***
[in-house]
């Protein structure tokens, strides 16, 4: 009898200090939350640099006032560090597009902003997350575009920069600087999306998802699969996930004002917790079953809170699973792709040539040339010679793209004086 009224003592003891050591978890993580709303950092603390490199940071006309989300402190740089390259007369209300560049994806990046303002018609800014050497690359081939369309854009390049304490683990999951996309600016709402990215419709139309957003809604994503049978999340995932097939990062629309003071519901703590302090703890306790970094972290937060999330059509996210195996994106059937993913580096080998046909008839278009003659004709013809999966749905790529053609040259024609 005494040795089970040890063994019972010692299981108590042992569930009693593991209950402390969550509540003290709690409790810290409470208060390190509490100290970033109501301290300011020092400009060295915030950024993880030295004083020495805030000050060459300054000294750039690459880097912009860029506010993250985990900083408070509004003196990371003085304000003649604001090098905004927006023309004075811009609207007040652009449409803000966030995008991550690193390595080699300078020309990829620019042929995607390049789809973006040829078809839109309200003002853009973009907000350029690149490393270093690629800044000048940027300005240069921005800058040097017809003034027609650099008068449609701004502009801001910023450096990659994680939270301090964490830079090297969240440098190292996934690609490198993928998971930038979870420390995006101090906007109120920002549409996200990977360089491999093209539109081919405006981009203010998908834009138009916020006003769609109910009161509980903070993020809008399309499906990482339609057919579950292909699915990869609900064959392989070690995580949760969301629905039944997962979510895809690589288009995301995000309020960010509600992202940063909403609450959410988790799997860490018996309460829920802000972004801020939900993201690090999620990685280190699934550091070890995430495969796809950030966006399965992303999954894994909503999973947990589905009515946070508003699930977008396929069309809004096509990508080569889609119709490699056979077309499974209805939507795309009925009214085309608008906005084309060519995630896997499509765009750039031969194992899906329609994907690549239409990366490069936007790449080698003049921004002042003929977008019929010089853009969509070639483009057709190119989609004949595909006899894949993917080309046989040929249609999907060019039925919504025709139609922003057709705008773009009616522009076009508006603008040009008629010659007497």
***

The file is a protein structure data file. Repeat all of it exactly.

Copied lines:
[in-house]
């Protein structure tokens, strides 16, 4: 009898200090939350640099006032560090597009902003997350575009920069600087999306998802699969996930004002917790079953809170699973792709040539040339010679793209004086 009224003592003891050591978890993580709303950092603390490199940071006309989300402190740089390259007369209300560049994806990046303002018609800014050497690359081939369309854009390049304490683990999951996309600016709402990215419709139309957003809604994503049978999340995932097939990062629309003071519901703590302090703890306790970094972290937060999330059509996210195996994106059937993913580096080998046909008839278009003659004709013809999966749905790529053609040259024609 005494040795089970040890063994019972010692299981108590042992569930009693593991209950402390969550509540003290709690409790810290409470208060390190509490100290970033109501301290300011020092400009060295915030950024993880030295004083020495805030000050060459300054000294750039690459880097912009860029506010993250985990900083408070509004003196990371003085304000003649604001090098905004927006023309004075811009609207007040652009449409803000966030995008991550690193390595080699300078020309990829620019042929995607390049789809973006040829078809839109309200003002853009973009907000350029690149490393270093690629800044000048940027300005240069921005800058040097017809003034027609650099008068449609701004502009801001910023450096990659994680939270301090964490830079090297969240440098190292996934690609490198993928998971930038979870420390995006101090906007109120920002549409996200990977360089491999093209539109081919405006981009203010998908834009138009916020006003769609109910009161509980903070993020809008399309499906990482339609057919579950292909699915990869609900064959392989070690995580949760969301629905039944997962979510895809690589288009995301995000309020960010509600992202940063909403609450959410988790799997860490018996309460829920802000972004801020939900993201690090999620990685280190699934550091070890995430495969796809950030966006399965992303999954894994909503999973947990589905009515946070508003699930977008396929069309809004096509990508080569889609119709490699056979077309499974209805939507795309009925009214085309608008906005084309060519995630896997499509765009750039031969194992899906329609994907690549239409990366490069936007790449080698003049921004002042003929977008019929010089853009969509070639483009057709190119989609004949595909006899894949993917080309046989040929249609999907060019039925919504025709139609922003057709705008773009009616522009076009508006603008040009008629010659007497």